View the Sway here.
View the Sway here.
Clicking on the third (bright red) link [“Access Requests & Invitations”] in the left column of this post’s featured image (above) takes you to this handy dashboard below. To change settings for a specific individual, use the three dots (general advice in SharePoint: when in doubt, hover on the three dots) to view th
So you can un-invite people impolite enough not to respond to the collaboration invitation you so thoughtfully extended — or remind them of something that can only be categorized as socially suicidal tendency negligence <smirk>.
It is easier on the eyes to be sure. Hints of Material Design’s vaunted flatness.
Now let’s hope the do something to address the way the results delivered nowadays seem less impressive than those from 2 years ago. Hard to quantify in retrospect – but it’s a notable, and often-discussed, trend & shortcoming.
I’ve been playing with Yesware for a bit, where I’m a member of a Yesware team provisioned by a client. I like the Yesware interface, and its easy integration with Salesforce. And of course, the control freak in one gets addicted to the intel on when your missives are read (and re-read because they’re just that good). But just as I was getting ready to subscribe, I diligently took one more look through the app exchange, where I found that Cirrus Insight basically matches Yesware feature for feature (with the added bonus of having experience and opinions on both offerings).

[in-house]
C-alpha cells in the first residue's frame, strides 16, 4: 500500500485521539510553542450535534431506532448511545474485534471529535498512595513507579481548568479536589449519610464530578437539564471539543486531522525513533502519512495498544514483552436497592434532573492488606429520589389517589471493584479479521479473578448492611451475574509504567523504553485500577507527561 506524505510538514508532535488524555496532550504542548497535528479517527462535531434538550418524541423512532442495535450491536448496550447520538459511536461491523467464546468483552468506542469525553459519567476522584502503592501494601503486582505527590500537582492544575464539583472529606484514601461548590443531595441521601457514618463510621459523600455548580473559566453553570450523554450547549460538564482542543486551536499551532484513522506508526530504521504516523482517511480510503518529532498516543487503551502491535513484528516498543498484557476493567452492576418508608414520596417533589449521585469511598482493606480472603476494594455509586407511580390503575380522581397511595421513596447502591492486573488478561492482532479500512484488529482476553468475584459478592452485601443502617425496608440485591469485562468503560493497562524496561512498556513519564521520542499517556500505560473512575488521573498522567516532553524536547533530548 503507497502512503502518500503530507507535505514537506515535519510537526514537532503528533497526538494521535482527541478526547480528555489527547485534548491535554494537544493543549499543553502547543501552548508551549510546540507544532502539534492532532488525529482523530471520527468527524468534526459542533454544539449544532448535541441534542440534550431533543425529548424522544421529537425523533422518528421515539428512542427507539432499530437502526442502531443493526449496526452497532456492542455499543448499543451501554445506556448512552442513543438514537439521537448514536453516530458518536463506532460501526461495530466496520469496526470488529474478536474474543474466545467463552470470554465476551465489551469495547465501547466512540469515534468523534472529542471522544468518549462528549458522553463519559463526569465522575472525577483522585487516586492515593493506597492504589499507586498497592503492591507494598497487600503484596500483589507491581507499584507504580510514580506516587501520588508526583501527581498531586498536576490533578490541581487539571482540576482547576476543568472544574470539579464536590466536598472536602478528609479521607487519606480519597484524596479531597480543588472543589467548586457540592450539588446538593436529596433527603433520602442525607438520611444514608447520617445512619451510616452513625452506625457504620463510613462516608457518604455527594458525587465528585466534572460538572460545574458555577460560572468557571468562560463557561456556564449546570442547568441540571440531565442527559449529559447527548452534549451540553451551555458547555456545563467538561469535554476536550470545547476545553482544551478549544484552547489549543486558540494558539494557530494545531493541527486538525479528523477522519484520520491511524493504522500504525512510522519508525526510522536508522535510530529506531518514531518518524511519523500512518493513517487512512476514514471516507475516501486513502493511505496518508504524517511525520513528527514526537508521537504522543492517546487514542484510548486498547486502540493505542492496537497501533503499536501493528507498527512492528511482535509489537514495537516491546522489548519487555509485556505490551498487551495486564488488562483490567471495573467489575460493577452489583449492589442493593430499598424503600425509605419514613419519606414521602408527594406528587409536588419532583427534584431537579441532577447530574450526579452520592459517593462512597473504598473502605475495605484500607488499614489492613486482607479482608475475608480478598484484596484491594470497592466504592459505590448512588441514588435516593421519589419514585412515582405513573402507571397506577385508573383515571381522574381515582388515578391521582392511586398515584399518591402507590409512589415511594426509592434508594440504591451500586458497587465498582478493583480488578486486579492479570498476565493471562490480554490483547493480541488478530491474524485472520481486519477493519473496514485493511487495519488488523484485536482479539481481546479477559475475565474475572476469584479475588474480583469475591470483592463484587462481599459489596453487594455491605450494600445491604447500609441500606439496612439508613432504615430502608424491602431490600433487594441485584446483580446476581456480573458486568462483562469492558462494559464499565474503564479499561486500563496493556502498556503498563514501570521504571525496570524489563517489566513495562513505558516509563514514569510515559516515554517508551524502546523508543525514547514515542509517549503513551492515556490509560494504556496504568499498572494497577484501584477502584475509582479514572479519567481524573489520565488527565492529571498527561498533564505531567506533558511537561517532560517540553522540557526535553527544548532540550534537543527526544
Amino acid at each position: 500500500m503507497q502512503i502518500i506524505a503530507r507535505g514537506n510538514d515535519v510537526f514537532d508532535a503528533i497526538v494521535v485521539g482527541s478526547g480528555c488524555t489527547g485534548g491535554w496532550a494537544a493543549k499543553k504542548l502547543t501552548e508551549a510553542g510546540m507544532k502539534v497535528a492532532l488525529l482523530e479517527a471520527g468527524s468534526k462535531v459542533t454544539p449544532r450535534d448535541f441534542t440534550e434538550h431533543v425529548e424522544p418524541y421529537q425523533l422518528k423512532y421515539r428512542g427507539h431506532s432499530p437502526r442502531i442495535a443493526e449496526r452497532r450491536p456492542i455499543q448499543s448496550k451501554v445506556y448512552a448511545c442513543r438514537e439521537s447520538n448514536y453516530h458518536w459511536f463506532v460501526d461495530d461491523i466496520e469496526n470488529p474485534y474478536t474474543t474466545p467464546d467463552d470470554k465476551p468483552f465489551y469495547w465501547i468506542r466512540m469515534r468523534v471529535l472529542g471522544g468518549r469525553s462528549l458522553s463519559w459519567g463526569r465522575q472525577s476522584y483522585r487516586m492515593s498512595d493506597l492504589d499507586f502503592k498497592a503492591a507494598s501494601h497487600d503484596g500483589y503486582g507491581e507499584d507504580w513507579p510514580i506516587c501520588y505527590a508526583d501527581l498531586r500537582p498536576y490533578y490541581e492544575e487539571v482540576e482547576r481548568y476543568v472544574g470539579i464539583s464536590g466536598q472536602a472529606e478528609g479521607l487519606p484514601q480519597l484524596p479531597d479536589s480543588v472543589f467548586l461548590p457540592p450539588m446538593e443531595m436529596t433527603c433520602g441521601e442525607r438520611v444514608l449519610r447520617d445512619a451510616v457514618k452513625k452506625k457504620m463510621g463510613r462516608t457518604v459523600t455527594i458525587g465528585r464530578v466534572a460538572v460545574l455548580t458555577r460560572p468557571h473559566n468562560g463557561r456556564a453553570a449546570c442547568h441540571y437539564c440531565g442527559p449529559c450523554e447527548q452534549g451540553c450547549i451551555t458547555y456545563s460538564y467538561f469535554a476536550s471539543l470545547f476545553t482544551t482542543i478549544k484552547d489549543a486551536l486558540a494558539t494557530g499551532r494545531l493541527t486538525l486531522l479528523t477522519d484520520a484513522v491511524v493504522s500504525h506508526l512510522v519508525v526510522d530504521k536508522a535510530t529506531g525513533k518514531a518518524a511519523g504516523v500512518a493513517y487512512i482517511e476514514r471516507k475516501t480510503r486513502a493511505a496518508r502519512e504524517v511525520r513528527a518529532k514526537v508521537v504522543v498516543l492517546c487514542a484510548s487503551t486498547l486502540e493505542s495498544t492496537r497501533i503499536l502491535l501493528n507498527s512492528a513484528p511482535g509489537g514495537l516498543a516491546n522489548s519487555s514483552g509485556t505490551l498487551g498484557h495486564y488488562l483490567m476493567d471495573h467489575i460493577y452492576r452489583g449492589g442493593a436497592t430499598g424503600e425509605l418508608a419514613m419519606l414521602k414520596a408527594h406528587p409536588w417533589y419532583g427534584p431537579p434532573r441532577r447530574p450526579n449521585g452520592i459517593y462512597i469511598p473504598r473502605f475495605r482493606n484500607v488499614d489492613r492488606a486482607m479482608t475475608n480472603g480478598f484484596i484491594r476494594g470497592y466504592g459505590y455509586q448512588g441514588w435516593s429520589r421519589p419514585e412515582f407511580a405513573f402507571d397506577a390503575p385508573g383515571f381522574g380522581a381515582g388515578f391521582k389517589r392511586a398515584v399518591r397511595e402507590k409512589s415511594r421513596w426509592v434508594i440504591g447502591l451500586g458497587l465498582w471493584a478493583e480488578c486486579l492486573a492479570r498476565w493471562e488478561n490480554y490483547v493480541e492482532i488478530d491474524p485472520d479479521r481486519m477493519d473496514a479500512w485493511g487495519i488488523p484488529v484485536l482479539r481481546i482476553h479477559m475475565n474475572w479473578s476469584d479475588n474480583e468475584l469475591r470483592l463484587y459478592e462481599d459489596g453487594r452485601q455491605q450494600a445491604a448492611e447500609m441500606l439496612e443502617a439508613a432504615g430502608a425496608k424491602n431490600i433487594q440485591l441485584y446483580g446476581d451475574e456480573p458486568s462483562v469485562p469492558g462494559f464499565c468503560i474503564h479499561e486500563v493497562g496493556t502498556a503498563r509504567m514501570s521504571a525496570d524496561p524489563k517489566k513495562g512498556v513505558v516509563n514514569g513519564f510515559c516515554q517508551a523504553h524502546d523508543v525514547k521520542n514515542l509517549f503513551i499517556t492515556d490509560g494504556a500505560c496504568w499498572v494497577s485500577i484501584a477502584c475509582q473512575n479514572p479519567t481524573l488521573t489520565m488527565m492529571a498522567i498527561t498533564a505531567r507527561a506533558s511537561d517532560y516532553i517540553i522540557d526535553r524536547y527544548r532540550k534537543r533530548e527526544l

What really stood out, however, was Cirrus GoogleDrive<–>Salesforce integration: unimaginatively named Cirrus Files.
As they pointed out somewhere in their mess of a site (the worst part of the entire experience is their website’s rather incoherent information architecture, with menus changing unexpectedly and rather jarring shifts in graphic design style: see contrasts below) Salesforce storage is costly; Google Drive is dirt cheap, and is easier to configure for collaboration with parties external to your organization. So, intrigued, I downloaded yet another package and set it up. (Kudos, kids: your video instructions are really in a pedagogical sweet-spot)
It only took a few minutes to deliver this result: